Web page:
If you will dare to obey God, even when it’s uncomfortable, you will see remarkable wonders in the most unlikely places.
Duane Kropuenske and I don't look much alike. He's over 6 feet tall; I'm 5 feet 7 inches. Our backgrounds aren't similar either. Duane attended Augustana College in Sioux Falls, South Dakota, and was raised in the Lutheran church. I ended my formal education after graduating from high school and never set foot in a church while growing up.
But Duane and I do have one thing in common—we both want to obey the Lord. That was clear to me the moment we sat down in a restaurant and talked about the new bank we planned together.
"We don't want this to be just any bank," I said. "We need to invite Jesus to be our CEO."
"That's a great idea," Duane said. "I had a vision 20 years ago to build a bank based on strong Christian principles."
Since the Lord told me to enter into this joint venture with Duane, I knew He had plans for the bank and for us. I'd given every other part of my life to God. Now I wanted Him to have authority over my professional life as well.
A CHRISTIAN BANK
In 2002, approximately a year and a half after our meeting at the restaurant, we formally established the Riverview Community Bank. The first two hurdles we faced were attracting the right investors and raising $5.5 million in capital.
I was confident that Duane and I knew enough people who had the resources to commit to our venture. But after three weeks of countless calls and visits, we had fewer than 20 investors and less than $2 million in funds. Many of those who turned us down felt that we were out of our league. At times I wondered if they were right.
My wife and five children, not to mention Duane, were depending on me to make good financial decisions. It didn't make sense to me that, if God was behind this new bank, we would have so much trouble right from the beginning. Often I cried out, "Lord, what's going on here?"
Then a prominent businessman in our region decided to commit $250,000 to our enterprise. Now I was excited—we were turning the corner. But as soon as Duane and I said yes to the businessman's proposal, the Lord whispered to me, "Tainted money."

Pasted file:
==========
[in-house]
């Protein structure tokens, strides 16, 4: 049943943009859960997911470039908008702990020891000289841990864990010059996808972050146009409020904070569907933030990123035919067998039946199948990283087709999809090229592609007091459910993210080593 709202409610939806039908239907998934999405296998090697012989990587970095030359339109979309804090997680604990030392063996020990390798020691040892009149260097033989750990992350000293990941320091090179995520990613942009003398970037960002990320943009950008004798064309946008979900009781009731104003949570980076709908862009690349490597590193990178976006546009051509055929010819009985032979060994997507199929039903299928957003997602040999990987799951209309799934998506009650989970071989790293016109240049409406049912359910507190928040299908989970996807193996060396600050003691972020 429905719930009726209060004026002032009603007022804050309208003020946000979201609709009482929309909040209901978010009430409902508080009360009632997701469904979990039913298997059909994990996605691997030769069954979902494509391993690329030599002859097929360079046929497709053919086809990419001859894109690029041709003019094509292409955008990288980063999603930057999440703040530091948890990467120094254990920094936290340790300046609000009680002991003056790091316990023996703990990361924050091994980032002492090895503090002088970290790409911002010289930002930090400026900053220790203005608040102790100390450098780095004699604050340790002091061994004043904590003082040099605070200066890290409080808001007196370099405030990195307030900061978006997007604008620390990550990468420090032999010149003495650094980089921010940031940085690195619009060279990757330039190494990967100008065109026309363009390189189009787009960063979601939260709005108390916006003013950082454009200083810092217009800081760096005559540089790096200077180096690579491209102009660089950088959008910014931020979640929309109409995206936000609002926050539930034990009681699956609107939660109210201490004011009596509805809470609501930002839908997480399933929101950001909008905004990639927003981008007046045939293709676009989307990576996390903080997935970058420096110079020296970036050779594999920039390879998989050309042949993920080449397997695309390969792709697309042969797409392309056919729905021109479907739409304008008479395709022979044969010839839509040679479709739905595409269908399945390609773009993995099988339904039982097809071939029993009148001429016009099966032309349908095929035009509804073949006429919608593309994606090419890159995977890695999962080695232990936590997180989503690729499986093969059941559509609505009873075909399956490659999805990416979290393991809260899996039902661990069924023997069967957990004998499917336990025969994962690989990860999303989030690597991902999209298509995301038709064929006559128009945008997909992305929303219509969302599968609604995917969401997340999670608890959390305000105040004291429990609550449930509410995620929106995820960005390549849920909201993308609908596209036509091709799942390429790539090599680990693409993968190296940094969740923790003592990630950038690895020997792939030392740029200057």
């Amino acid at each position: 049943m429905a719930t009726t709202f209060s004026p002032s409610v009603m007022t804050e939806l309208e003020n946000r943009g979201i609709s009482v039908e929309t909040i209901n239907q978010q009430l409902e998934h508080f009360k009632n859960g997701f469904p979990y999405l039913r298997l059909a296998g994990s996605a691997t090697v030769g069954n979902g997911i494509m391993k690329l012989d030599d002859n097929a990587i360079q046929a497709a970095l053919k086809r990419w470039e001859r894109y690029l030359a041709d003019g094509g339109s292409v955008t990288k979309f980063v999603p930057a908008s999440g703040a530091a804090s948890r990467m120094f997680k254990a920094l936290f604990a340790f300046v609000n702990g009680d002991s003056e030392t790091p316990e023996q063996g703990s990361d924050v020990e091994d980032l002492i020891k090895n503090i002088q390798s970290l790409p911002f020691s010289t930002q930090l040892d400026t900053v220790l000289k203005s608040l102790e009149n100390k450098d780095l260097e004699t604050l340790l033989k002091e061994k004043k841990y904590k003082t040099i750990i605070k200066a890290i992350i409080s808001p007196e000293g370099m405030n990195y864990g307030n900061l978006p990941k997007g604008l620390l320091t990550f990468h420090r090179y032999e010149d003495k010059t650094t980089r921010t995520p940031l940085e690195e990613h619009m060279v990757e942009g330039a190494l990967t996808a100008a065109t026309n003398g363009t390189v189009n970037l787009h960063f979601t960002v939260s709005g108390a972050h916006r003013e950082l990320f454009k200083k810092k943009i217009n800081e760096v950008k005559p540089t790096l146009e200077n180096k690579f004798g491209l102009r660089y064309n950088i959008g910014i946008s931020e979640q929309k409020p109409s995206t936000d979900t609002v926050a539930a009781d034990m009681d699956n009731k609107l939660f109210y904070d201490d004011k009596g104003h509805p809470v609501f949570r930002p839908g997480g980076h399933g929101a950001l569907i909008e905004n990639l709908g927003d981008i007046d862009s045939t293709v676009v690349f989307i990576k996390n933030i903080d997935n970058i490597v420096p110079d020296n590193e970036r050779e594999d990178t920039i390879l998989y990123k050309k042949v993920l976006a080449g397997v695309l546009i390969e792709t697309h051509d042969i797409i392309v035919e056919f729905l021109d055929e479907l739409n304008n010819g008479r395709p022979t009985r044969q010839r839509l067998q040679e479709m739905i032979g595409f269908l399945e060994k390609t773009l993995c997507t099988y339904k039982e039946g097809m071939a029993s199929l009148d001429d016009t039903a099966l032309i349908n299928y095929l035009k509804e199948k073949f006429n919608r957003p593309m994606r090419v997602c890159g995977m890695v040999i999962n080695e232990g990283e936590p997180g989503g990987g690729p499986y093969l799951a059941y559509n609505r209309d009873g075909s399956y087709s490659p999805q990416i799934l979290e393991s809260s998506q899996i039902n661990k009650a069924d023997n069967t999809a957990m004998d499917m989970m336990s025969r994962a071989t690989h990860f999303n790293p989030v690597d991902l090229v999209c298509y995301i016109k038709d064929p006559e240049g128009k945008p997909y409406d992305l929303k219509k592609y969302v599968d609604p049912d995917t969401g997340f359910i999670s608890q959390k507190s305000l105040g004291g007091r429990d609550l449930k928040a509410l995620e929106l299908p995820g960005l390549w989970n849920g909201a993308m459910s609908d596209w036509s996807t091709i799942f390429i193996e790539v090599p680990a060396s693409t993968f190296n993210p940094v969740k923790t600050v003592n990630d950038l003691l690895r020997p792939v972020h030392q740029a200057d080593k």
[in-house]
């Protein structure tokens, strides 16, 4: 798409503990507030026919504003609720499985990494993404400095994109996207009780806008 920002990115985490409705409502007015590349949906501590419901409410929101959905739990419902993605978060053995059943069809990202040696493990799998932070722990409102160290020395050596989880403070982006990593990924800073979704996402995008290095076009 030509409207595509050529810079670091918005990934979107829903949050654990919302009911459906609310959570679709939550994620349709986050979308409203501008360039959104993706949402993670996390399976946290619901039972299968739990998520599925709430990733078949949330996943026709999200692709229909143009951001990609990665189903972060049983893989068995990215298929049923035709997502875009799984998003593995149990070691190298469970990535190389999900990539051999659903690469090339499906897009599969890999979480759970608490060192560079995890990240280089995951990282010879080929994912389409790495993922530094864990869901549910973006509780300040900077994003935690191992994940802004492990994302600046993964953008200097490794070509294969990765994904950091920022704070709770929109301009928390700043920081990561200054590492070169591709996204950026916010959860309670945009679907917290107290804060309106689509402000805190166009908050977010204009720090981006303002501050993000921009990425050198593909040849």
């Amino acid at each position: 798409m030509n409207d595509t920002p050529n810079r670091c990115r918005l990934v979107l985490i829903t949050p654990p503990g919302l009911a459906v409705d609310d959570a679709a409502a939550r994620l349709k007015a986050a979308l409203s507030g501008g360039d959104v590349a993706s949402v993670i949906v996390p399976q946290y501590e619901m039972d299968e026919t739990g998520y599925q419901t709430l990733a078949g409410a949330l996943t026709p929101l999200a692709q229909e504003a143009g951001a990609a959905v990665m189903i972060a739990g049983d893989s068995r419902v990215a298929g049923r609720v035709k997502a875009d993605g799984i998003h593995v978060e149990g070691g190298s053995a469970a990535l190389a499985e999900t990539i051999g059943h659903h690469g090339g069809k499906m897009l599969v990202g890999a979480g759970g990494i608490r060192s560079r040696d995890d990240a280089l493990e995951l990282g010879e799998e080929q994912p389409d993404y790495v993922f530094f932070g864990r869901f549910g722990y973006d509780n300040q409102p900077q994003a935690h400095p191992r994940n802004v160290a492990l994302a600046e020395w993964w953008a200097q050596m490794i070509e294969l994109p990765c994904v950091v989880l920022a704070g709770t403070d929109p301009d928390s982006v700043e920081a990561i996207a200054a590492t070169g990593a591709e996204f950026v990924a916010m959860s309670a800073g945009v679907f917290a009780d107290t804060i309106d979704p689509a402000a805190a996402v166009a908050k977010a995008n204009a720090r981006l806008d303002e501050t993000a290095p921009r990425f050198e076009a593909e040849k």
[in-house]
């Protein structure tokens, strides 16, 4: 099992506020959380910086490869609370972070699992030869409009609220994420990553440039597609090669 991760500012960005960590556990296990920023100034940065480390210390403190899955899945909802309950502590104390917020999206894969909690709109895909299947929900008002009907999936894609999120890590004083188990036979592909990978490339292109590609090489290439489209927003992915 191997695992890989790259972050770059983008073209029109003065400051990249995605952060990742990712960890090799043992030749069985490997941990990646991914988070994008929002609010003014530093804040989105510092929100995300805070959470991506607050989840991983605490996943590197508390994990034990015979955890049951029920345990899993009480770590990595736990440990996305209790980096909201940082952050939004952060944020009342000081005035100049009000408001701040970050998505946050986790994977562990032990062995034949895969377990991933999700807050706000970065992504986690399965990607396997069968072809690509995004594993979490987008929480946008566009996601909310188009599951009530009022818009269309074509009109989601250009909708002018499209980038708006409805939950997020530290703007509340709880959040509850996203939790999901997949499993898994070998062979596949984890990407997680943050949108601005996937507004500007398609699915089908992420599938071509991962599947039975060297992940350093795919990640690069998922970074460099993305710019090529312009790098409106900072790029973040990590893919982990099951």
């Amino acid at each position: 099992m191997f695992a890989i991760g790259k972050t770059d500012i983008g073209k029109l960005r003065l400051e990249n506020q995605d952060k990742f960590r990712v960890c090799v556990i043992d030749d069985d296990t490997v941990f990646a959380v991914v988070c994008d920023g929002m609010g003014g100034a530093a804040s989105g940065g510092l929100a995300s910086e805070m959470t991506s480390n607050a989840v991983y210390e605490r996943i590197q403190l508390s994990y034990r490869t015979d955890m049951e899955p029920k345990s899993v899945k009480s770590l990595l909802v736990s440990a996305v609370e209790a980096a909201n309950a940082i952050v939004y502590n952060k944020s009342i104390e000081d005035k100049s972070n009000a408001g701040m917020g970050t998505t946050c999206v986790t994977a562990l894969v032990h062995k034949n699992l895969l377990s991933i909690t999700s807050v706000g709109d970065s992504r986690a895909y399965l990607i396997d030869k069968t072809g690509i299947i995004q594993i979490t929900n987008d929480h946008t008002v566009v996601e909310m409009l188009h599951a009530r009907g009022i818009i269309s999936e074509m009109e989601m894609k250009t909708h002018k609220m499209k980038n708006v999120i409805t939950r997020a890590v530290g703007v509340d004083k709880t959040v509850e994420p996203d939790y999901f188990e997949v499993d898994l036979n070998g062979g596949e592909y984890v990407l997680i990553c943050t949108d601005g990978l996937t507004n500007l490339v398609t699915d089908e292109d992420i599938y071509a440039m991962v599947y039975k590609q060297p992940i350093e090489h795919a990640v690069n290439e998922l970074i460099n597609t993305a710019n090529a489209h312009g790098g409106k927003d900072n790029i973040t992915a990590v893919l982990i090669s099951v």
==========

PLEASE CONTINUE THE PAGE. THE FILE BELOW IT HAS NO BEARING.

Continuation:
I had never heard that phrase before, but I knew what it meant. "Lord," I prayed, "Why didn't You speak to me sooner? I can't go to this man now and say we've changed our minds. It would insult him."
We needed those funds badly. But I remembered my pledge to obey God—no matter what.
After a few more minutes of reflection, I sensed an answer. I wasn't sure I liked it, but it seemed like the choice God wanted me to make. "Lord, I don't feel released to tell him we don't want his money. Instead, I will pray that You will cause something to happen so that he'll find what he feels is a better investment and withdraw his money."
I prayed. Then I waited.
Two weeks later, the "tainted money" investor called. He apologized, saying he hoped we wouldn't be offended, but he had come across another opportunity and had decided to invest the money there instead.
I sighed with relief, "Thank You, God."
Fifteen minutes later, a familiar face appeared in my office. It was Lloyd, a local building contractor I had known for years.
"Chuck," he said, "I've been hearing about the bank deal that you and Duane are putting together. I'd like to be a part of it and invest $250,000."
I was floored. Lloyd had offered the same amount our "tainted money" investor had just withdrawn.
"Thank You, Lord," I prayed again. "You are a gracious God!"
Not long after, another Minneapolis-area businessman came to me and said, "Chuck, I'd like to be a $250,000 investor in your bank."
"Great!" I said.
The next day, the man called on the phone. "Chuck," he said, "last night the Lord told me, 'I don't want you to be a $250,000 investor in the bank. I want you to be a $500,000 investor.' So I need to invest $500,000."
As we moved toward the $5.5 million figure needed to launch our dream, I heard from Chris, a chiropractor in Minneapolis.
A few days earlier, Chris had been driving through Elk River on Highway 101 when he sensed the Lord telling him to pull over. He stopped in front of our bank site. There were no signs or billboards indicating just what kind of business was moving in.
"Pray for this building and the people who will be in it," the Lord told Chris. "You're going to be involved with it someday."
Chris thought that was a little strange, but he was obedient. He prayed over the land and for blessings on the men and women who would eventually be working there.
Weeks later, Chris was talking to a friend in Minneapolis. "I have about $50,000 I'd like to invest," Chris said. "Where do you think I should invest my money?"
"I'm going to invest in this bank in Elk River," the friend said.
"Where in Elk River?"
"Well, it's just off Highway 101."
"I know just what building you're talking about," Chris said. "I've been praying for that place for three months!" He became one of our stockholders.
IN GOD WE TRUST